Afghan security guards who worked at the Australian embassy in Kabul have now been told they will have access to evacuation flights from Afghanistan.
The confirmation from Home Affairs Minister Karen Andrews came after more than 100 former security guards had initially received rejection letters from the Australian government.
The Afghan nationals have since been told they would be considered for “humanitarian visas” instead of a special refugee visa reserved for former Afghan staff who worked with Australia.
Ms Andrews has now clarified confusion around their status saying the security guards with approved visas will have access to evacuation flights.
“There have been a significant number of emails that have been sent out, advising people that they have been granted a 449 visa and that they should make their way to the gate,” Ms Andrews told reporters in Canberra.
“Those that guarded the embassy were certainly people that we were very mindful of. “
The security guards have initially been granted 449 visas, which are temporary humanitarian visas to stay in Australia.
Evacuation flights from Kabul continue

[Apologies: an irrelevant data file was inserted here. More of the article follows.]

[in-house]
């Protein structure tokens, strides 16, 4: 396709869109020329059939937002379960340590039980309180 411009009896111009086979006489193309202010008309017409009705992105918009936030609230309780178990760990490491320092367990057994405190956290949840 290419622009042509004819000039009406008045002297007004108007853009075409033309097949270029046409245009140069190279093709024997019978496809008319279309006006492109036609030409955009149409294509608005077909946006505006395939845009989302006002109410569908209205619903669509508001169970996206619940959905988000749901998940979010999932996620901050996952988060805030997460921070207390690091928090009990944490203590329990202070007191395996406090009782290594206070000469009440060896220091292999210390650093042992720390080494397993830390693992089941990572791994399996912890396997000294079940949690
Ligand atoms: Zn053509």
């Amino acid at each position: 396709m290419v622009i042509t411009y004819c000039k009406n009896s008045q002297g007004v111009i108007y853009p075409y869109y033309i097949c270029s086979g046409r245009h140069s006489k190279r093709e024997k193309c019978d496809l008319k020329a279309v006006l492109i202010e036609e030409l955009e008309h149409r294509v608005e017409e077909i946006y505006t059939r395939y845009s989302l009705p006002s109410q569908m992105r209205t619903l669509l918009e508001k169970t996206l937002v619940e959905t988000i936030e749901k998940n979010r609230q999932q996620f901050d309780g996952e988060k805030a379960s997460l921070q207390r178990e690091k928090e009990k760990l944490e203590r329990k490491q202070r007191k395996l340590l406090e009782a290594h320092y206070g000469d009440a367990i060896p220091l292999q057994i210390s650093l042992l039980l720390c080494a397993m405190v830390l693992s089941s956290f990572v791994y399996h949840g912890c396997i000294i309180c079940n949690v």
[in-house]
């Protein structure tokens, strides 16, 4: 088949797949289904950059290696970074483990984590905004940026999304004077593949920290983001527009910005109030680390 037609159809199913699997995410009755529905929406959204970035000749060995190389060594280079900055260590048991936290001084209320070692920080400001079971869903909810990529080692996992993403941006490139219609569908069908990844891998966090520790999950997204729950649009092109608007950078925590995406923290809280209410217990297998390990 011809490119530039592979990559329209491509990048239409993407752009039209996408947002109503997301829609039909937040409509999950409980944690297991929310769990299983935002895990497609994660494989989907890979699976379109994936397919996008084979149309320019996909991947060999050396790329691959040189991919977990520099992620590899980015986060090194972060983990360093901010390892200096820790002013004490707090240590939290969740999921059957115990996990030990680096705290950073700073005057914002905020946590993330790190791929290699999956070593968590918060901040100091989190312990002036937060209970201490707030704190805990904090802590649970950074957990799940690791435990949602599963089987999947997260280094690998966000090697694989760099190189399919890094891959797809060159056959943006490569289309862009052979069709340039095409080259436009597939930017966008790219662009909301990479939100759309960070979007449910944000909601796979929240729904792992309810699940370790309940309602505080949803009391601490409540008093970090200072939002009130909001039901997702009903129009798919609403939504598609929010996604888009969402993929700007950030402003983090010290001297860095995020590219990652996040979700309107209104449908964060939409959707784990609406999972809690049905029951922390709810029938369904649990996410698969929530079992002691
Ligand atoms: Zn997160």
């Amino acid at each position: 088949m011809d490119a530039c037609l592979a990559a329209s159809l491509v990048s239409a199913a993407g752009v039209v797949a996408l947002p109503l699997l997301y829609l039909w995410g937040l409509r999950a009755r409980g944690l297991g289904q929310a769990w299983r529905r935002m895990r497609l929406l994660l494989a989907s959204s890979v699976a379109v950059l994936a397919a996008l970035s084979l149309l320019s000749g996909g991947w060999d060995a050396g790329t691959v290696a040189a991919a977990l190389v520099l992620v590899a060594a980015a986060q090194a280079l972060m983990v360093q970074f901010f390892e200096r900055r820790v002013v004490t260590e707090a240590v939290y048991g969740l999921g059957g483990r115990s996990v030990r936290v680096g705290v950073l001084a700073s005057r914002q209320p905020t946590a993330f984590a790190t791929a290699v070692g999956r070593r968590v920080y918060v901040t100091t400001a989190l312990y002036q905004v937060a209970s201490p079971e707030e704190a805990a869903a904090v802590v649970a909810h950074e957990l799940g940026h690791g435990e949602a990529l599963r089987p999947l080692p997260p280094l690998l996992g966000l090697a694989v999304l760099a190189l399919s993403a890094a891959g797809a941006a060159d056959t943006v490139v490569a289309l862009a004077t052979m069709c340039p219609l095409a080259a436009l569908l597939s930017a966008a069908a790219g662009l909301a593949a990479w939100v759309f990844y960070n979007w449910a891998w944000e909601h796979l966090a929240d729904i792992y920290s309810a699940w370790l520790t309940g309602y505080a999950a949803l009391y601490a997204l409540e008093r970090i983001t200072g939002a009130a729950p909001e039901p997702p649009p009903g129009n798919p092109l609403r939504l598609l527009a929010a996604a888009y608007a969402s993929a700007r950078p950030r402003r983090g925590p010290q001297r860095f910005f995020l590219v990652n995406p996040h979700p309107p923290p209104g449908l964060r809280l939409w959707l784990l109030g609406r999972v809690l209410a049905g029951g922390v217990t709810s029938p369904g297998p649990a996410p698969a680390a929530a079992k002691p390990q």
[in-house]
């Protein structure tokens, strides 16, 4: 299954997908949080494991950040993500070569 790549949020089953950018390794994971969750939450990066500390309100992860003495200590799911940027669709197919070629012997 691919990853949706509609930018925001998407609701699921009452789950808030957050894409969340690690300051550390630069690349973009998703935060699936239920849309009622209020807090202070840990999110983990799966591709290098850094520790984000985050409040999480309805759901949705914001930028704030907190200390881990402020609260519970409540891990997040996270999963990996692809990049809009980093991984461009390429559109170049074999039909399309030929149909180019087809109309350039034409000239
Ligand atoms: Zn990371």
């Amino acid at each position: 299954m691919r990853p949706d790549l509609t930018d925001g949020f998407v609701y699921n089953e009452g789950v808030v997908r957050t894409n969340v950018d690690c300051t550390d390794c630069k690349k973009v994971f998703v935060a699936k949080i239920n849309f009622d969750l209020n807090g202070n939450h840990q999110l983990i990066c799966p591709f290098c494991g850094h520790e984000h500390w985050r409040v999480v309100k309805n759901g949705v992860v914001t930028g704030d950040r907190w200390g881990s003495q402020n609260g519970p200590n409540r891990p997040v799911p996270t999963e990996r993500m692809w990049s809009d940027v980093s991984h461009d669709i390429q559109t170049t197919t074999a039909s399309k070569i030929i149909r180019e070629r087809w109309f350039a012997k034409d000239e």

More than 470 people were evacuated from Kabul on four Australian Defence Force flights on Sunday and taken to the Al Minhad Airbase near Dubai for processing.
The passengers included Australians, Afghan nationals and UK citizens.
A second flight from the United Arab Emirates has also now arrived in Melbourne, bringing 175 people evacuated from Kabul to Australia.
Those intending to flee Afghanistan’s capital have faced Taliban gunfire and violence at densely crowded airport checkpoints amid concerns the dangerous journey is preventing some Australians from being evacuated.
Ms Andrews said Australia is working with partners from the US-led coalition on the ground in Kabul to ensure as many people could be uplifted as possible.
“The situation on the ground in Kabul in particular, but more broadly across Afghanistan, continues to deteriorate and deteriorate very rapidly,” Ms Andrews said.
Prime Minister Scott Morrison has said Australian Defence Force troops cannot go beyond the tarmac at the Hamid Karzai International Airport because it is too dangerous.
Ms Andrews declined to put a figure on the number of people seeking to come to Australia, indicating this is changing “by the hour”.
“There is a significant number,” she said.
“I don’t want to put a figure on it at the moment because it is changing almost by the hour – as more people are seeking to come to Australia.”
US President Joe Biden has now indicated he might extend the initial 31 August deadline for evacuations from Kabul.
“Our hope is we will not have to extend. But there are going to be discussions, I suspect, on how far along we are in the process,” he told reporters.